Following his Thursday discussion of a revamped I-5 corridor on the east bank of the Willamette with the Central Eastside Industrial Council, Mayor Sam Adams has released a draft of how he'd like to see the freeway in the future. In short, he doesn't.
The plan is all for keeping I-5 in its current location, as it's a vital thoroughfare through the city, but pushing it underground. Adams has two reasons for this progressive plan: 1) the Rose Quarter has a dangerous interstate interchange and surrounding streets and 2) he's against uprooting and moving I-5 entirely, drawing away from local buisnesses that depend on the corridor.
This would be a huge project, relying on an equally huge pot of money. However, Adams says, this initial draft planning outline does not include or evaluate the cost or benefits of the project. It'll be interesting to see where he (or the future mayor, if they're on board) would fish out the funds.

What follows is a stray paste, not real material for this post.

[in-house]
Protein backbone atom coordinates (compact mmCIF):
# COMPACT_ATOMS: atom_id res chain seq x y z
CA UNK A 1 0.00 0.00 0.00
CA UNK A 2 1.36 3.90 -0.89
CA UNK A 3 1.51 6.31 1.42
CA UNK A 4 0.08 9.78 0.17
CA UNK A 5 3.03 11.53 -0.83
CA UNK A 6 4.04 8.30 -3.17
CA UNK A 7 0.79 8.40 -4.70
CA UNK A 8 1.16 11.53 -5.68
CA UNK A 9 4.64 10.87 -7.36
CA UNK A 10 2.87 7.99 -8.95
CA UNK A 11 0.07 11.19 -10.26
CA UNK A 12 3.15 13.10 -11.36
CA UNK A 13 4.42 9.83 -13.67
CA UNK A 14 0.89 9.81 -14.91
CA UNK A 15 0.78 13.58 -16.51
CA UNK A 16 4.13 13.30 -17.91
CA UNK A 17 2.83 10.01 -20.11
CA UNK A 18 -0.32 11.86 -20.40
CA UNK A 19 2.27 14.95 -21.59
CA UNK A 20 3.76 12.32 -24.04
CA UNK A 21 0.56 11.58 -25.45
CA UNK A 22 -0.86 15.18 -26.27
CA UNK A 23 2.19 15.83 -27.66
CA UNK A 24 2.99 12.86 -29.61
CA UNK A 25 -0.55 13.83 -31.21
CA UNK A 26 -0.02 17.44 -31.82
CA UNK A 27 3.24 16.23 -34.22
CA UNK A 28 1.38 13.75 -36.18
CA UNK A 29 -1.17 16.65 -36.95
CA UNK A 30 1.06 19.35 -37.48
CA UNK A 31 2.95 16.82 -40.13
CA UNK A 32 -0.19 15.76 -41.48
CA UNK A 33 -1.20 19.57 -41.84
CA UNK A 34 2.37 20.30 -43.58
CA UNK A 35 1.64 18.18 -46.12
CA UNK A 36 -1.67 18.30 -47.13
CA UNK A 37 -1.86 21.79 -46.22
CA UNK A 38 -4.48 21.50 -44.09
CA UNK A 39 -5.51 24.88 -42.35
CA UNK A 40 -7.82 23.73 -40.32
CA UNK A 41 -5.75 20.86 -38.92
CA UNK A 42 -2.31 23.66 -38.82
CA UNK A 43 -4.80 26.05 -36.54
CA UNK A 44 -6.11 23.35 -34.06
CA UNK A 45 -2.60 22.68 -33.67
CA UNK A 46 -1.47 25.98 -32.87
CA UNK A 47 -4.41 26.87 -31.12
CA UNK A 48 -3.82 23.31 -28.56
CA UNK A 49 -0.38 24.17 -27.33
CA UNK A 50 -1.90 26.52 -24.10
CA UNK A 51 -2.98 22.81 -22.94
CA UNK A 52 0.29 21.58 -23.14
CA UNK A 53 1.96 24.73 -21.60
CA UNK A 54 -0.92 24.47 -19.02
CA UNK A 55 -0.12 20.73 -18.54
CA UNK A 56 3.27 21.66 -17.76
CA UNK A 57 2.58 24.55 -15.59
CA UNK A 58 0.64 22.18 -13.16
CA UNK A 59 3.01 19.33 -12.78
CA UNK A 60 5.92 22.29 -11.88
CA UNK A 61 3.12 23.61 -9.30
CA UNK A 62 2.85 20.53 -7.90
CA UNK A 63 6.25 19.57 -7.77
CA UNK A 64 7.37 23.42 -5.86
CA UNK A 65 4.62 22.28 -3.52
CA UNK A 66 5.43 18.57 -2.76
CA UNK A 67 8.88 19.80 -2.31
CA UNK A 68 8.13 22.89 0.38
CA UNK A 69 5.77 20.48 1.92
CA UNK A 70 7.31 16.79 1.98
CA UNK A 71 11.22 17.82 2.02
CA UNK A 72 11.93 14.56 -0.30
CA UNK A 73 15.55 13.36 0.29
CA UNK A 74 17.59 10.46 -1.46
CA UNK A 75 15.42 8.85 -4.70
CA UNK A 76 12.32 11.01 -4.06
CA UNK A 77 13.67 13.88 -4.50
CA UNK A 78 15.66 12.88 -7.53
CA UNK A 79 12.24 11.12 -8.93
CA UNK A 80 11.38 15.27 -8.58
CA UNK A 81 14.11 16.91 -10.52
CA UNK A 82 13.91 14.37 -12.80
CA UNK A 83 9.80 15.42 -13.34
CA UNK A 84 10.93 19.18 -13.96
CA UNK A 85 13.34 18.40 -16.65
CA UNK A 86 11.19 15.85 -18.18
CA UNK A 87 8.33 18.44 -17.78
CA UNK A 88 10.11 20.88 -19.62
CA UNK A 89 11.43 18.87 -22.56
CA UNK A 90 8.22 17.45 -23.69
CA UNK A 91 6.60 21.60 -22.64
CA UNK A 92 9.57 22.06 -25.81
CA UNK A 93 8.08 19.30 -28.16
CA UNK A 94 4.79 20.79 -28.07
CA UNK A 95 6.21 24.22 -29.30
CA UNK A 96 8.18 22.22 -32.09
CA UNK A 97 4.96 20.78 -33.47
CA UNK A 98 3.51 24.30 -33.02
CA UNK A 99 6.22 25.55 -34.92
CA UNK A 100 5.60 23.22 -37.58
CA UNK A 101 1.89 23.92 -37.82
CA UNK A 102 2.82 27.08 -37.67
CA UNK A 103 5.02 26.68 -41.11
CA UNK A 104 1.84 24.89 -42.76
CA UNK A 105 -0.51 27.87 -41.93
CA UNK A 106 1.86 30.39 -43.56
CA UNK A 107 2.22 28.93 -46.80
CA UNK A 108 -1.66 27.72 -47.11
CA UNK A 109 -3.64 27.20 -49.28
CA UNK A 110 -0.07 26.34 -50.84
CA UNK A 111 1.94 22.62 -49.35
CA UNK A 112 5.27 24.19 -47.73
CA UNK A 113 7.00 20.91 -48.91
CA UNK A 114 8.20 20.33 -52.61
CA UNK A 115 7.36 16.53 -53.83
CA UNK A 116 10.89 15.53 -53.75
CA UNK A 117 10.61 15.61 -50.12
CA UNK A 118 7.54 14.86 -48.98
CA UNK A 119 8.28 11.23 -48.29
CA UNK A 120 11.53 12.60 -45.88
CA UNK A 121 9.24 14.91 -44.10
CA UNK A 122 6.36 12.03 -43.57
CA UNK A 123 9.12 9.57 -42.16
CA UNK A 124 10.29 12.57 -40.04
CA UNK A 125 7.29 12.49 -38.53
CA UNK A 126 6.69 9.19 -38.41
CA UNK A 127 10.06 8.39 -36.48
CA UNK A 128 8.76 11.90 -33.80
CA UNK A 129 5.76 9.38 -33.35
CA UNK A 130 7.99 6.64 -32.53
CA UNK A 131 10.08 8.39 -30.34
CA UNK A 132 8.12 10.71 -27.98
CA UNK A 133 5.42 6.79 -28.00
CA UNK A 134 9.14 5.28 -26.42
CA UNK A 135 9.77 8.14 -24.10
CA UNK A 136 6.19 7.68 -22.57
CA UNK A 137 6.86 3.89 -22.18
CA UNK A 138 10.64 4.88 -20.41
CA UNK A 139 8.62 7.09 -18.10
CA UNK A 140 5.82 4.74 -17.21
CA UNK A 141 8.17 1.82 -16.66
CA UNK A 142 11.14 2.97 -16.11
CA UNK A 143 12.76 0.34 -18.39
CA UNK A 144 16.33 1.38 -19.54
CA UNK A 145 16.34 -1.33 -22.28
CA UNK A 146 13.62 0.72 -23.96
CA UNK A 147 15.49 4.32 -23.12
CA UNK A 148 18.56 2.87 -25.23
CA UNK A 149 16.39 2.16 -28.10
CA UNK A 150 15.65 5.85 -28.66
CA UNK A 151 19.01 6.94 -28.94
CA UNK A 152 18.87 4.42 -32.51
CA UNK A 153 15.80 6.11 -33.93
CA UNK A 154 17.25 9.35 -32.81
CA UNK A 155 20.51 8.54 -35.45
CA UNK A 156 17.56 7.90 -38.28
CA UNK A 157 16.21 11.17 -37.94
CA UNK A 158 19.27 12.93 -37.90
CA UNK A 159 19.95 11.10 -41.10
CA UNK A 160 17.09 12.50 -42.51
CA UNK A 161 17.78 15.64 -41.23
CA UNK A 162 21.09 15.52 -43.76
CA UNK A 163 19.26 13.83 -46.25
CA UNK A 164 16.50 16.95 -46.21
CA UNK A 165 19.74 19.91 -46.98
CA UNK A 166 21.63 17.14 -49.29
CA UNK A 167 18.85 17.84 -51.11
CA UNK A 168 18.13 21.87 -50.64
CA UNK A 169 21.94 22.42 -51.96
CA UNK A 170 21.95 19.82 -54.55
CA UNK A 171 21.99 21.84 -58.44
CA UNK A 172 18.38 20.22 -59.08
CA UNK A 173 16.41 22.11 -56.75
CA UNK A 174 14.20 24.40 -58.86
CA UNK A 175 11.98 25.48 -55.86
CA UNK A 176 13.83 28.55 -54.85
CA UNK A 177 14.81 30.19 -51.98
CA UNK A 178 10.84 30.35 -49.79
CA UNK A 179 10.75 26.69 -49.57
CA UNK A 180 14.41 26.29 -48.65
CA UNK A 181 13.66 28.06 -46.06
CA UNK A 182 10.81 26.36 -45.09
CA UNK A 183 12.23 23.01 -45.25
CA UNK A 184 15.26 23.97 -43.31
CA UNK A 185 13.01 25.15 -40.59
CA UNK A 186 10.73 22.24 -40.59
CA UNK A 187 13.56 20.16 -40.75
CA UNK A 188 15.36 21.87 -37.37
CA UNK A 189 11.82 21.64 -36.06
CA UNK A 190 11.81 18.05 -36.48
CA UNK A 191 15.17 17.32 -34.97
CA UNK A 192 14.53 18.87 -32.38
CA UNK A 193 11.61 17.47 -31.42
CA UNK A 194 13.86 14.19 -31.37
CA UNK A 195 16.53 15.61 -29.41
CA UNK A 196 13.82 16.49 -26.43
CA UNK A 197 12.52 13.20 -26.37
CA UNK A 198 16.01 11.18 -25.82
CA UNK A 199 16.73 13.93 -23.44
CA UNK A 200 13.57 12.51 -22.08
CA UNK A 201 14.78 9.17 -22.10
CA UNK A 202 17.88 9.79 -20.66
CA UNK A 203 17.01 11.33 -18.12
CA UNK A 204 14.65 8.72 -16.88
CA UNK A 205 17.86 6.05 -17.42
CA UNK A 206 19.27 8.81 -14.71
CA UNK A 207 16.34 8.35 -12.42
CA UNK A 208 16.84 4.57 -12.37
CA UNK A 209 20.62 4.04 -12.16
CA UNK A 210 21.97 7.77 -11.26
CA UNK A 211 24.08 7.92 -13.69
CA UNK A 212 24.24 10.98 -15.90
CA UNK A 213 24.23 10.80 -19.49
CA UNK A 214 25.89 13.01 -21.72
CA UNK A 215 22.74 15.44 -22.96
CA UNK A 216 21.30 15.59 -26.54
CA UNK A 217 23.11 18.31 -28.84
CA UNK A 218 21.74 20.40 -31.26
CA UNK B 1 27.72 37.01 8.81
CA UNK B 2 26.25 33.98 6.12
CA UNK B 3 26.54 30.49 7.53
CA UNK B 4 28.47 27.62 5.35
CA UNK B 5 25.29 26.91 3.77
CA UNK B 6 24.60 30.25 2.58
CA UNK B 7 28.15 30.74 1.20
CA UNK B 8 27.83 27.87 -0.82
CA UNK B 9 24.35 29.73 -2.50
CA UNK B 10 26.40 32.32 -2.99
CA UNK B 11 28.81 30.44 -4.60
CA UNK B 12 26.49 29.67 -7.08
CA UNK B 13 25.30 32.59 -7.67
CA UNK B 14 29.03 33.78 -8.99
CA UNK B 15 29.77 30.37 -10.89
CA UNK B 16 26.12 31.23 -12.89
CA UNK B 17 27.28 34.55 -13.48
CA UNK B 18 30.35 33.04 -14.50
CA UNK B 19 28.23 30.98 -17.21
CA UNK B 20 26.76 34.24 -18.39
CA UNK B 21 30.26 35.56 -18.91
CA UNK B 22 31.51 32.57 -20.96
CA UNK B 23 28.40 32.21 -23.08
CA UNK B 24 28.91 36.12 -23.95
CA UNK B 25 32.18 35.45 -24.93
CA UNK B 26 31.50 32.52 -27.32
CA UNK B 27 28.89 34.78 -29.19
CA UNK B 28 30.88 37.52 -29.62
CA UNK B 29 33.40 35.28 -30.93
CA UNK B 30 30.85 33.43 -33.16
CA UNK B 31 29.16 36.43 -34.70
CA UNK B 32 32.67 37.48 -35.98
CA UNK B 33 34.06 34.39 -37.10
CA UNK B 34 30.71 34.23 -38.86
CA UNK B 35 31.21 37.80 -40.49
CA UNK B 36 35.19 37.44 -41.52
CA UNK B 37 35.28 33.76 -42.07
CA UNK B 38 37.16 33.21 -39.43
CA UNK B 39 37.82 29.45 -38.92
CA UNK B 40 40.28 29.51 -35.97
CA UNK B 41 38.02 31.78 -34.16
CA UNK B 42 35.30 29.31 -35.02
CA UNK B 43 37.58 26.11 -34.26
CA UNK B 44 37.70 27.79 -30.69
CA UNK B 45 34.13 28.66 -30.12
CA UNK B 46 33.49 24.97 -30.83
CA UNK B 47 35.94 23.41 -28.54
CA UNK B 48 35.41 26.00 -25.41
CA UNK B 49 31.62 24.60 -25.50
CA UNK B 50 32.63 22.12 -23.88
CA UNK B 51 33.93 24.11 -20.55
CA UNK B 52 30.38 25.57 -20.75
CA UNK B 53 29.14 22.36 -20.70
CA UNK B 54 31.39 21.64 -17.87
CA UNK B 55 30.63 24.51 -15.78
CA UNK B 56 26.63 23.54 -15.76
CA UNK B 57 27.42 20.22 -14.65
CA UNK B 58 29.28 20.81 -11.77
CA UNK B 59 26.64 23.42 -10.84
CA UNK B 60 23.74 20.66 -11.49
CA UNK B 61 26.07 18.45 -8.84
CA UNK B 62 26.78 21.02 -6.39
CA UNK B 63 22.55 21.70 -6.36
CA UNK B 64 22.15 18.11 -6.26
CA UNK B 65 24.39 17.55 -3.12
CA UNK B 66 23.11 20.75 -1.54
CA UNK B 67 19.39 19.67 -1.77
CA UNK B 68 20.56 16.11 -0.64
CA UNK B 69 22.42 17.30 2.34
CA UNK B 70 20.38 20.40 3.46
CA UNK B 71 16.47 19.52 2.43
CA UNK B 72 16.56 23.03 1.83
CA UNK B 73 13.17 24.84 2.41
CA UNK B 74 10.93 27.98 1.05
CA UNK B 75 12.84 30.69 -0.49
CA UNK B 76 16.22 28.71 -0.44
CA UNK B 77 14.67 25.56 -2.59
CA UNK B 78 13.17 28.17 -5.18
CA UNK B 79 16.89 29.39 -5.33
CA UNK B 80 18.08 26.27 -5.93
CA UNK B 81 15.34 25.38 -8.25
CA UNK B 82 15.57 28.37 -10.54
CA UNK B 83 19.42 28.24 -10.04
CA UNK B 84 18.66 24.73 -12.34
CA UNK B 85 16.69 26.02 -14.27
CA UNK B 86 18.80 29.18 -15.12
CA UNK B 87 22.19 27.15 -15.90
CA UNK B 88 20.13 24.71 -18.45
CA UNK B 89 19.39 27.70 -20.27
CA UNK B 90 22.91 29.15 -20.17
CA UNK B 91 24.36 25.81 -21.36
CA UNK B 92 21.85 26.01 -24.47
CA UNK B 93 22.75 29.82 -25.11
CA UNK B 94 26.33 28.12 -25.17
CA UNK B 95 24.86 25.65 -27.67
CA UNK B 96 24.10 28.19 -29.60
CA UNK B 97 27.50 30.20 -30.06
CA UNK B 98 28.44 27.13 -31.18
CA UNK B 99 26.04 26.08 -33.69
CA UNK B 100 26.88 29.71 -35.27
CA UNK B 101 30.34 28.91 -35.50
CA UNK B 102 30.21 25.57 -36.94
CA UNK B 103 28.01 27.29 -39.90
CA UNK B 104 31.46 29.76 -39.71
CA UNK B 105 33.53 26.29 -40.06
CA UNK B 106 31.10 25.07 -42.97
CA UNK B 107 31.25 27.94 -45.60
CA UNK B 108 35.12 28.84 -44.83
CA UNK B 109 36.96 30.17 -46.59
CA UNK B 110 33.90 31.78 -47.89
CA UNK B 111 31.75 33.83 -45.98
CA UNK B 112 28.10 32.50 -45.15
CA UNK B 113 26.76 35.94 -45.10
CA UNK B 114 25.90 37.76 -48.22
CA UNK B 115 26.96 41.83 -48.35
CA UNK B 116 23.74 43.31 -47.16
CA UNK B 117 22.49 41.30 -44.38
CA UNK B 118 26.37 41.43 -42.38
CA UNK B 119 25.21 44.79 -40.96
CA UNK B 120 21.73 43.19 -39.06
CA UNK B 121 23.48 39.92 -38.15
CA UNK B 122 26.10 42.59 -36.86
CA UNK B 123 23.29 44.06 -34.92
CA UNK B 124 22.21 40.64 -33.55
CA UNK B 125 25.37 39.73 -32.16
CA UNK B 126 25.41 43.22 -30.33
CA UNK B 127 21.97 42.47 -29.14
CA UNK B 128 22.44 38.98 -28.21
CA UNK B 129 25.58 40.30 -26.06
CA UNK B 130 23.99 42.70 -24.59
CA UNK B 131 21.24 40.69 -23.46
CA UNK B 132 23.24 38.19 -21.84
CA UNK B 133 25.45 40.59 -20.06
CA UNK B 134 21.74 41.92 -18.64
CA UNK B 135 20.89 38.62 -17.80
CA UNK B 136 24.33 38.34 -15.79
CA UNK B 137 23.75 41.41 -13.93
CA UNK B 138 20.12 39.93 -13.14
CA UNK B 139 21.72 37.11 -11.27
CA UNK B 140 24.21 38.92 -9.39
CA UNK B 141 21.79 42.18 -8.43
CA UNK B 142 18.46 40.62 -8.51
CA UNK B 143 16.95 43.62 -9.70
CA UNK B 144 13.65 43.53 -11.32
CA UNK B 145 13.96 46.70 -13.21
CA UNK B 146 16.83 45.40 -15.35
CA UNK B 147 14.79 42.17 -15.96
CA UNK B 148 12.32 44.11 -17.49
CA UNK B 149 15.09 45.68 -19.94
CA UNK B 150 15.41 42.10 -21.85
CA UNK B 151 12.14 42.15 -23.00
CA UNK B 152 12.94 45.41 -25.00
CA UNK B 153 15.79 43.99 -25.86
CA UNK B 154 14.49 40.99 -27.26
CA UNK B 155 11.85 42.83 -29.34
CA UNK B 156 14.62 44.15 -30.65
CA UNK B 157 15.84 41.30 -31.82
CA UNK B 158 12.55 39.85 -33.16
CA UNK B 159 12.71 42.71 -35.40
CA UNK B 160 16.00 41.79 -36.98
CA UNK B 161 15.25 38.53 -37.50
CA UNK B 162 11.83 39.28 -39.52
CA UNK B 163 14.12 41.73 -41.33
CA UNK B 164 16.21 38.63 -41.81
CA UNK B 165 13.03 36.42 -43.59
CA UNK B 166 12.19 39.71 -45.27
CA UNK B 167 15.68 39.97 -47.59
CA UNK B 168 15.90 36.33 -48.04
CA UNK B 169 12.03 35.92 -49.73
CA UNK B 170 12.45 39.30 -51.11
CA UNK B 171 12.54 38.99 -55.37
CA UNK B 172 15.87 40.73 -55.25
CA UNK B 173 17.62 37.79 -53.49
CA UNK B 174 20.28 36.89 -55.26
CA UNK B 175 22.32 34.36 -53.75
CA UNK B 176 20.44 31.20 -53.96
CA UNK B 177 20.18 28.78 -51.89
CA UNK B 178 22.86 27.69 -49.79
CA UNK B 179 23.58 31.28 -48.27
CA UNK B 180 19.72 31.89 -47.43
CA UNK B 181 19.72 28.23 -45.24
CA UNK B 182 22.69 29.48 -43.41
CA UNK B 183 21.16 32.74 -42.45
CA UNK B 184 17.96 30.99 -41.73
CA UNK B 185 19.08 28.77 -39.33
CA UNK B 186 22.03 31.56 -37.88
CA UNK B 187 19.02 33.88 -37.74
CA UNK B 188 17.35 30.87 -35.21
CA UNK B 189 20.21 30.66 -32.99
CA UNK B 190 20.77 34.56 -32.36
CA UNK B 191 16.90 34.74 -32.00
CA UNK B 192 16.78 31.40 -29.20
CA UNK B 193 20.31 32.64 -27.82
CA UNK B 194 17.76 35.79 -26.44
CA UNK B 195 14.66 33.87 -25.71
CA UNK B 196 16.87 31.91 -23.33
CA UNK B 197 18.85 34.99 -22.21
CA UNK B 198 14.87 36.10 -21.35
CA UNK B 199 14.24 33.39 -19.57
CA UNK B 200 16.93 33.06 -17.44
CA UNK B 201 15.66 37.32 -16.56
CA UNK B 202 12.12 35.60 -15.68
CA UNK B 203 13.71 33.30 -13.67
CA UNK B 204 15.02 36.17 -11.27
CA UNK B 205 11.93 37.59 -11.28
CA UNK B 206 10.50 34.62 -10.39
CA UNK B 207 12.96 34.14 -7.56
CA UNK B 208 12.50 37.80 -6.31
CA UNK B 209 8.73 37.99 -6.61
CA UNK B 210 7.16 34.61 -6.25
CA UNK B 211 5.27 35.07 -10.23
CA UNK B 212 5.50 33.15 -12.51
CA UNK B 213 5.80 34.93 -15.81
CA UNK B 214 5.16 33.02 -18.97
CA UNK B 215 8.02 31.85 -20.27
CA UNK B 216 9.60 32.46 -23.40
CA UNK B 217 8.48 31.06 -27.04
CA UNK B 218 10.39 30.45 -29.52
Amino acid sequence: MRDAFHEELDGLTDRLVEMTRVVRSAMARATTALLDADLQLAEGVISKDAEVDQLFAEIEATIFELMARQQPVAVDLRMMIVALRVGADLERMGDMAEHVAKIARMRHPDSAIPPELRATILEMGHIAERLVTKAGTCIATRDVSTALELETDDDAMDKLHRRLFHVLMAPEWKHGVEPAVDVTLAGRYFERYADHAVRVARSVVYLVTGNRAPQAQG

Here's a snapshot of the proposed sub-ground freeway system (in light blue):
For the full PDF, go here.
Clearly, this is the very first step in decades of work to see this project through. Adams concluded his press release on the draft with that idea in mind:
While it would be decades before such wholesale freeway replacement could occur, the future that the new concept plan portrays is undeniably appealing. Acres of downtown land are liberated, and the Willamette’s east bank is re-connected to the city. Freeway lands become available for development and public open space. Local streets are re-knit across I-5, views to the river are exposed, and structures long in the shadow of the freeway see sunshine (and redevelopment opportunity) again.
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